There’s no time like the present to have your teen start saving for college. Do they plan on working a summer job? Perfect. Take a portion of their paycheck to toss in a college savings account. Your teen will feel like they have skin in the game as they contribute toward their education.
11. Teach them to steer clear of student loans.
Before your teen ever applies to college, you need to sit down and have the talk—the “how are we going to pay for college?” talk. Let your teen know student loans aren’t an option to fund their education. Talk through all the alternatives out there, like going to community college, going to an in-state university, working part-time while in school, and applying for scholarships now.
12. Teach them the danger of credit cards.
As soon as your kid turns 18 (cue the birthday cake!), they’ll get hounded by credit card offers—especially once they’re in college. Seriously, look out. If you haven’t taught them why debt is a bad idea, they’ll become yet another credit card victim. Remember, it’s up to you to decide when to teach them how to be smart with money. The sooner the better.
13. Get them on a simple budget.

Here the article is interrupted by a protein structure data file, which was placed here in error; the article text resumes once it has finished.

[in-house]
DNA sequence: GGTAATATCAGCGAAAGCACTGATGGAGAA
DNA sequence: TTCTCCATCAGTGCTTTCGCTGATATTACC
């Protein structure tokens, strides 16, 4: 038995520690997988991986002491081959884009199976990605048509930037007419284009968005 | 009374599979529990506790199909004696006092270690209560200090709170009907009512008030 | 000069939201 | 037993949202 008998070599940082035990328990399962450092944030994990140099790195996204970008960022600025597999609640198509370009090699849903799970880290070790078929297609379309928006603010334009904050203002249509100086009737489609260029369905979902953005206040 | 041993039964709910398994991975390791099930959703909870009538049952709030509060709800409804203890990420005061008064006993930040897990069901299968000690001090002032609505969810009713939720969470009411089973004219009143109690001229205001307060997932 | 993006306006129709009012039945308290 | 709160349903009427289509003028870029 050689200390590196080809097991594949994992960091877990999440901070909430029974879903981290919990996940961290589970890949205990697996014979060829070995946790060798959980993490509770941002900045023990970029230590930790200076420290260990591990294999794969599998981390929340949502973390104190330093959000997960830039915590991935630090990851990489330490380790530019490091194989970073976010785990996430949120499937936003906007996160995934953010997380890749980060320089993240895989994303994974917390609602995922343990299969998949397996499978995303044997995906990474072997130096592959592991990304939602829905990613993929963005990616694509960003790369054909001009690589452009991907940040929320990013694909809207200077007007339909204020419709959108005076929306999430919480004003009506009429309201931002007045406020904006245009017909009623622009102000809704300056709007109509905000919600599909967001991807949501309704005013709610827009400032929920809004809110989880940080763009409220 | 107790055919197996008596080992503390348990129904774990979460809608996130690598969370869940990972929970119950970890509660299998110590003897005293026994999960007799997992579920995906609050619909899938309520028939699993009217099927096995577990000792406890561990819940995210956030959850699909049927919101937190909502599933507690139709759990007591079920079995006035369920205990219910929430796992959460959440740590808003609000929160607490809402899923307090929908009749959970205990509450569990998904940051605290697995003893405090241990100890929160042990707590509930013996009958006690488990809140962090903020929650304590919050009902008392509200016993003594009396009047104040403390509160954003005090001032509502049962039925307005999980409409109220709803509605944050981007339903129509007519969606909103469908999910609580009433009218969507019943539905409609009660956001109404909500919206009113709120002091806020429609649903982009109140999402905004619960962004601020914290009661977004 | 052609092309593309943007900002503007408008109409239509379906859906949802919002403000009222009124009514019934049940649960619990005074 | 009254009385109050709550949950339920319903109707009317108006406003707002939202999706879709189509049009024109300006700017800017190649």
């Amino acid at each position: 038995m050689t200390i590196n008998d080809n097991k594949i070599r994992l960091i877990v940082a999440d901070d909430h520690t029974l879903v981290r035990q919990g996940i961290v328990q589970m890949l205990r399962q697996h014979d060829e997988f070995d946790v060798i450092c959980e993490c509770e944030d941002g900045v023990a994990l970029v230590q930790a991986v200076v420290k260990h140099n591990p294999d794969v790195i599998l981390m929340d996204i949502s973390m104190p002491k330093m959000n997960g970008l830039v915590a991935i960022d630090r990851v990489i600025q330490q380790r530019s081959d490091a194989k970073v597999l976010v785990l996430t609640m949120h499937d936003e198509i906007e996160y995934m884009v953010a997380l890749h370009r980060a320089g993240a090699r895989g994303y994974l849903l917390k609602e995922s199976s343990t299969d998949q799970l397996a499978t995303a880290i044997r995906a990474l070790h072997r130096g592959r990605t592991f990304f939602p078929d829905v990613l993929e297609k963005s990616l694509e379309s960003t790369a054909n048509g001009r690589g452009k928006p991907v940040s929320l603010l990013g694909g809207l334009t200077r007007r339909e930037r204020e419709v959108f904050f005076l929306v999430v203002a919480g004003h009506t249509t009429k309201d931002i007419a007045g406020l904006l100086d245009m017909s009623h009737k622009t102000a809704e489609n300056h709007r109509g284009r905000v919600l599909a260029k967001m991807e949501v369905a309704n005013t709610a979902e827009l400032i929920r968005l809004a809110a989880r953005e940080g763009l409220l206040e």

Since your teen is glued to their phone anyway, get them started with our simple budgeting app, EveryDollar. Now is the time to get your teen in the habit of budgeting their income—no matter how much they make. They should understand why it’s so important to make a plan for their money while they’re still under your roof.
Save more. Spend better. Budget confidently.
Get EveryDollar: the free app that makes creating—and keeping—a budget simple. (Yes, please.)
14. Introduce them to the magic of compound growth.
I know what you’re thinking . . . You can barely get your teen to do their own laundry—how in the world are they supposed to become investment savvy? Listen, the earlier they get started investing, the better. Compound growth is a magical thing. Introduce your teen to it at an early age, and they’ll be way ahead of the game by the time they enter the professional world.
15. Help them figure out how to make money.
When you think about it, teenagers have plenty of free time—fall break, summer break, winter break, spring break. If they want to make some money (and what teen doesn’t?), help them find a job. Better yet, help them become an entrepreneur. These days, it’s easier than ever for your teen to start up their own business and turn a profit.
You Can Change Your Family Tree
Teaching your children about money at any age and stage of the game will take time and intention on your part. And it won’t always be easy. But if you want your children to manage their money responsibly, taking the time now will be worth it. Check out the Financial Peace Kids toolkit for an easy way to teach kids all about money. It covers four basic concepts including working, spending, saving and giving. See what it’s all about today!